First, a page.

The legal fight over Florida’s drawing of its 27 Congressional districts is not quite over yet. An attorney for U.S. Rep. Corrine Brown, D-Jacksonville, argued in federal court Friday that the districts that the Florida Supreme Court ordered the state to enact late last year violate the federal Voting Rights Act. William Sheppard said the state is diluting the voting power of minority communities that were previously in Brown’s Congressional district by allowing the maps to go into effect in the November elections. Sheppard is asking the court for an injunction to stop the 2016 elections for Congress with the newly redrawn 5th Congressional district, which runs from Jacksonville west to Tallahassee. Sheppard wants the court to continue to allow Brown to run in the current 5th Congressional District. That district currently runs from Jacksonville and meanders 140 miles south to Orlando.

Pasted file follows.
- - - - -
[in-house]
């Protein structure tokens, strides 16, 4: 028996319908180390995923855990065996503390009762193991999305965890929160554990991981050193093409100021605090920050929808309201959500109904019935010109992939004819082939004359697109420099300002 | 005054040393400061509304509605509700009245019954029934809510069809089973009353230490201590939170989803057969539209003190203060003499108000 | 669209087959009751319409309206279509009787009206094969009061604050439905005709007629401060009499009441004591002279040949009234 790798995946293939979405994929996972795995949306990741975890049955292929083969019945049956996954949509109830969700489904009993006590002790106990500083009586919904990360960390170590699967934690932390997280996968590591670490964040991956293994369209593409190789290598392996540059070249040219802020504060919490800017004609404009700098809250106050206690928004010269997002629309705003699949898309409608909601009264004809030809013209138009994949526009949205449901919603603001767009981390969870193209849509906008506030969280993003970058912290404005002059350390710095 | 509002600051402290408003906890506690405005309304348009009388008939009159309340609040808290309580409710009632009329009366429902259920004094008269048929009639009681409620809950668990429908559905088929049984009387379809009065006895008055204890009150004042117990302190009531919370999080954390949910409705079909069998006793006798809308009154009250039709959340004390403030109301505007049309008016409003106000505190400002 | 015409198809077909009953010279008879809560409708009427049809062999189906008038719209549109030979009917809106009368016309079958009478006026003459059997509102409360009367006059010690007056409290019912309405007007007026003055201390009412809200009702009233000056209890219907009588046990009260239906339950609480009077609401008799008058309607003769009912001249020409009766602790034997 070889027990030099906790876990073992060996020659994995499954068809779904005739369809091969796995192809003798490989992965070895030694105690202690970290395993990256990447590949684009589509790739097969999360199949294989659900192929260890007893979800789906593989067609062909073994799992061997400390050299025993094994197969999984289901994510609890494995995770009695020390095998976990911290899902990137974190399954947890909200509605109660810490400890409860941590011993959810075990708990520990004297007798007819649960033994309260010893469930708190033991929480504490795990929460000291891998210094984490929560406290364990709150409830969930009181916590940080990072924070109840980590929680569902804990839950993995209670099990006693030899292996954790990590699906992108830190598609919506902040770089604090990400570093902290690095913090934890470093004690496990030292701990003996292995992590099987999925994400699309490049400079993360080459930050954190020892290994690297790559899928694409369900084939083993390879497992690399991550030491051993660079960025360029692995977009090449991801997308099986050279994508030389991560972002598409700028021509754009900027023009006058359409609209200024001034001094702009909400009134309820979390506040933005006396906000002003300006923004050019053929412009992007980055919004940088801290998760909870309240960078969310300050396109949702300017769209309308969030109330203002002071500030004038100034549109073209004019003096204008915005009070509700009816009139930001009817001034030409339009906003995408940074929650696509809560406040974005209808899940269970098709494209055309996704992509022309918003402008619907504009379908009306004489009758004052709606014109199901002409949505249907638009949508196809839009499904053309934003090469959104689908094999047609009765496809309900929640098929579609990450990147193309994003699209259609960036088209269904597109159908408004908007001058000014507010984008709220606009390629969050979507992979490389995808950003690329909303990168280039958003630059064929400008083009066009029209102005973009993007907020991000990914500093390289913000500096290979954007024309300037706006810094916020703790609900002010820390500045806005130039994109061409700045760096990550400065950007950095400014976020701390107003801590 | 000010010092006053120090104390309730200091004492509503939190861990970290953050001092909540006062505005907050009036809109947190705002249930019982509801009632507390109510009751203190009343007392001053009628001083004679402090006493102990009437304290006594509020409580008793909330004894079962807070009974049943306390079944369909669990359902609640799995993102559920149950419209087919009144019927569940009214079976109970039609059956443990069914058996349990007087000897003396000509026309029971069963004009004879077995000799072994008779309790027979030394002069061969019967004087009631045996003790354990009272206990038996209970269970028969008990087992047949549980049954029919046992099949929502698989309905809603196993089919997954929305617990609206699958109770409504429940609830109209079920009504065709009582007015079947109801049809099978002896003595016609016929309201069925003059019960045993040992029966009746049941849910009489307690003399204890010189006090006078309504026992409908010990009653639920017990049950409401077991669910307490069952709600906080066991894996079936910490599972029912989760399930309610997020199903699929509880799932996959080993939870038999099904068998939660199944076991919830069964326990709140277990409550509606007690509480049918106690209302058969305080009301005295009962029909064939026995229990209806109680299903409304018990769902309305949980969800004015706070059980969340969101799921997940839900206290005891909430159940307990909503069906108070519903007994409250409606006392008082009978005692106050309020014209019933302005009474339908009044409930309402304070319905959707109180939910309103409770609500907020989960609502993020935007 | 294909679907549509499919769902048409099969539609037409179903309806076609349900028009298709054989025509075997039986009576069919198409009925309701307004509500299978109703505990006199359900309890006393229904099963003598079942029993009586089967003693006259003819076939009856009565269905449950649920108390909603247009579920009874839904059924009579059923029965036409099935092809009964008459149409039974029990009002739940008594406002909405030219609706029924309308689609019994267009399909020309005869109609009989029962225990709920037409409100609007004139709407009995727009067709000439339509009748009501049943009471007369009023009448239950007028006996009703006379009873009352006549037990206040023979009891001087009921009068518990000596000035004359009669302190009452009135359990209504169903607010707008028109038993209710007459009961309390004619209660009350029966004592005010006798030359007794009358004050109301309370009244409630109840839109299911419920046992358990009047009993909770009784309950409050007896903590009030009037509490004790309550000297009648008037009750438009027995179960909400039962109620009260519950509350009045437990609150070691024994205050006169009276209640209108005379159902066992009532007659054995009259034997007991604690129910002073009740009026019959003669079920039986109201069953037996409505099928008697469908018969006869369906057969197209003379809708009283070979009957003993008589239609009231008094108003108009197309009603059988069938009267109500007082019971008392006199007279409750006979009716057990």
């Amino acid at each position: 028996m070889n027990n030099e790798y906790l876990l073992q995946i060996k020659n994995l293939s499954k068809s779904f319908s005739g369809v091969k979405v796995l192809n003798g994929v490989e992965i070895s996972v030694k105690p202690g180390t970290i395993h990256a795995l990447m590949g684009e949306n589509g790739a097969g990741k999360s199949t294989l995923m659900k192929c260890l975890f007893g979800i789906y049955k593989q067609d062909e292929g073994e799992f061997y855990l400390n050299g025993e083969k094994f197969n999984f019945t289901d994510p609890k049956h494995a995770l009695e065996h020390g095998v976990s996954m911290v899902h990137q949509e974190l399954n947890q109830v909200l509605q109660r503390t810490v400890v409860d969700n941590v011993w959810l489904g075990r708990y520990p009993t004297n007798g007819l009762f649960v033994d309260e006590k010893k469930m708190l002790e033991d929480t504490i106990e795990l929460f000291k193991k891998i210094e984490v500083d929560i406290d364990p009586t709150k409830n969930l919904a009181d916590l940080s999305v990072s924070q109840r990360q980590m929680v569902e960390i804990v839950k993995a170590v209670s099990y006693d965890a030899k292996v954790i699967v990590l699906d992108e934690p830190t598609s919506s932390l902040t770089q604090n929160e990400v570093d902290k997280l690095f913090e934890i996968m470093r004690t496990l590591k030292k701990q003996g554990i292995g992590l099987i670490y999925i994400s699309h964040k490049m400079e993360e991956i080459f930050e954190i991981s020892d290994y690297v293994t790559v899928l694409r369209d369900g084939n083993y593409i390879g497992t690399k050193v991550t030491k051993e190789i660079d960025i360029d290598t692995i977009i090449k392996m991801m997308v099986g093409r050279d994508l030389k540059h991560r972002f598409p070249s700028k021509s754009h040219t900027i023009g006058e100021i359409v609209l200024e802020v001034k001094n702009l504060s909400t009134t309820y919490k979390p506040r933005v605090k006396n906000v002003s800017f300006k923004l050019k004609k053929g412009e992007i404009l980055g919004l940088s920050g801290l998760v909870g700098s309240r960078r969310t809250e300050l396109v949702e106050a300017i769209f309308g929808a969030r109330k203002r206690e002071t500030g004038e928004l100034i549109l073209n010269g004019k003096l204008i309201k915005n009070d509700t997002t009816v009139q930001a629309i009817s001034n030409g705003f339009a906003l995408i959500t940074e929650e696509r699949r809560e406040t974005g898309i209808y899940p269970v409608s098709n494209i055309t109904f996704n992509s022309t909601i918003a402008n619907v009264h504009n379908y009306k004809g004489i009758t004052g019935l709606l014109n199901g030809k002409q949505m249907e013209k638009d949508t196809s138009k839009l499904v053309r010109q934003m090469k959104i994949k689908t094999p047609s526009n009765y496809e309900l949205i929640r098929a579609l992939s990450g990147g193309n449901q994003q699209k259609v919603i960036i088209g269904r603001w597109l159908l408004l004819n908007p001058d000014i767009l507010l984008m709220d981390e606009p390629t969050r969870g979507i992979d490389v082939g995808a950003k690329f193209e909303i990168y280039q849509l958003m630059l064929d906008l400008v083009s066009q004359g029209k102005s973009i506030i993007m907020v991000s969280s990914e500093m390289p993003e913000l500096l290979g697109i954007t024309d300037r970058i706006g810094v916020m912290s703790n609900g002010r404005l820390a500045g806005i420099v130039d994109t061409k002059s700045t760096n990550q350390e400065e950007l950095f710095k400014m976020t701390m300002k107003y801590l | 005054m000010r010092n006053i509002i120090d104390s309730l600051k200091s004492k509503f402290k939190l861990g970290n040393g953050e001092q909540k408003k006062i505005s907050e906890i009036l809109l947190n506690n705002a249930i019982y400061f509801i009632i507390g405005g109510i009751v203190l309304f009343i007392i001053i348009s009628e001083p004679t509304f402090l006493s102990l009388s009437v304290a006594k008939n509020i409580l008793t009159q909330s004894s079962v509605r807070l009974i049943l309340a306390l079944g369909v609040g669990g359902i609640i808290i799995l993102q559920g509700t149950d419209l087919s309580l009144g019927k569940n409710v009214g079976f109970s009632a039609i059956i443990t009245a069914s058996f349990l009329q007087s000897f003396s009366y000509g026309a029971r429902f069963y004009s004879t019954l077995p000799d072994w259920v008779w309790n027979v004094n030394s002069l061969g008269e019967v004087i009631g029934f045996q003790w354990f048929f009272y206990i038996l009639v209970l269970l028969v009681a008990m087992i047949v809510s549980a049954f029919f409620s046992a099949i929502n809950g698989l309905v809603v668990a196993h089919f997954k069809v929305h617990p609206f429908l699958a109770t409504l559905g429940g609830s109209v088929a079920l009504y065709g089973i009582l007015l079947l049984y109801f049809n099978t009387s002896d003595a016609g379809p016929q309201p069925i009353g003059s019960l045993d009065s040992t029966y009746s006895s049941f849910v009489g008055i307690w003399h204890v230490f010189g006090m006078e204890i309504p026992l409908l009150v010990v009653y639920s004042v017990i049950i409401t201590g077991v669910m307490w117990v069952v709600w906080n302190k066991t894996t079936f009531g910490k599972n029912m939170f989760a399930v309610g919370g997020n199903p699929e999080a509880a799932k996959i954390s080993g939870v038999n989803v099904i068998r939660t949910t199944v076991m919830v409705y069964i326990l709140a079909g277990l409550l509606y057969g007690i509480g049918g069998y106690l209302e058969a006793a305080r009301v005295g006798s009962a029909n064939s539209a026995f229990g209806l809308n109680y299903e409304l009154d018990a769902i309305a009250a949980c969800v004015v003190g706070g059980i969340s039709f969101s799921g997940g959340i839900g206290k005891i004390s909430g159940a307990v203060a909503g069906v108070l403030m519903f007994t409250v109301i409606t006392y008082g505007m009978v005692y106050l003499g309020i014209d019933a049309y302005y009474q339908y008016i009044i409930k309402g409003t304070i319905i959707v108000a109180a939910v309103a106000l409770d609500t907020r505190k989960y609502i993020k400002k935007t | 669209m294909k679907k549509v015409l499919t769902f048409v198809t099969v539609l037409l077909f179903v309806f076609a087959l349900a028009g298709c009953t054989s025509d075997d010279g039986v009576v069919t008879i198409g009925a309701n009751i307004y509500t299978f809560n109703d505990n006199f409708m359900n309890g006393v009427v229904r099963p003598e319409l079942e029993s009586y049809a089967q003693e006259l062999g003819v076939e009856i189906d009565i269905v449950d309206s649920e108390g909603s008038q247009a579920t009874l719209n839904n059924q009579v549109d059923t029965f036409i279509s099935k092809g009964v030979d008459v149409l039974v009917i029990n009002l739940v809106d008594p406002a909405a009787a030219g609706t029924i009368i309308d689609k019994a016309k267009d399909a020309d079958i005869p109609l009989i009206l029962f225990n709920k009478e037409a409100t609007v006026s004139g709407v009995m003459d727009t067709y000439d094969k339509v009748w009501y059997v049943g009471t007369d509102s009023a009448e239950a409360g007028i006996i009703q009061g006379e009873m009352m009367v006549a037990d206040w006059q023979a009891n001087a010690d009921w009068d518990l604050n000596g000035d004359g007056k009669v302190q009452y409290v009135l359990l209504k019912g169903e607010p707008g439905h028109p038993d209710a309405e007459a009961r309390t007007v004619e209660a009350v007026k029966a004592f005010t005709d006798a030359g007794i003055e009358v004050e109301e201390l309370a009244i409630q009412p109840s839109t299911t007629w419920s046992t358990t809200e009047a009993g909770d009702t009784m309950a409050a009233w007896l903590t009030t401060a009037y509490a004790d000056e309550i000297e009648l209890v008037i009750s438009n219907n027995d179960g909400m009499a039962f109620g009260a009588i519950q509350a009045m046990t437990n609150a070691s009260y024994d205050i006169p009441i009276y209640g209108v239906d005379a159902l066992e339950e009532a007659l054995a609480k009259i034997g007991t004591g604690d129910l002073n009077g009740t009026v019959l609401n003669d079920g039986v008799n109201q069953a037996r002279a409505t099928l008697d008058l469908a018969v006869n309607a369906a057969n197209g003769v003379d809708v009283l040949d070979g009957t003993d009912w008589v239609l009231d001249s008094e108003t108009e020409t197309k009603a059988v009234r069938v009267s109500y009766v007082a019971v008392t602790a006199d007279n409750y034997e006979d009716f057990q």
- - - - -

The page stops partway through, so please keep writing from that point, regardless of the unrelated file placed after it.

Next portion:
Sheppard argued that the black neighborhoods incorporated in the previous district are communities of interest that, if split up, would deprive black voters of the right to elect candidates of their choosing. Voters in that old district have been split into six other congressional districts under the new plan He said after decades of progress of improving voting opportunities for black voters under the Voting Rights Act, the new districts could reverse that. “We’ve undone everything that has been undone,” Sheppard said.
Brown, first elected to Congress in 1992, was more blunt, declaring in a press conference after the hearing that the new maps looks like a “perfect storm to get rid of Corrine Brown.”
Her comments came days after the U.S. House Ethics Committee announced it had opened an investigation into Brown over allegations that she engaged in improper conduct by possibly conspiring with others in connection with fraudulent activity and improper solicitation of charitable donations, among other charges.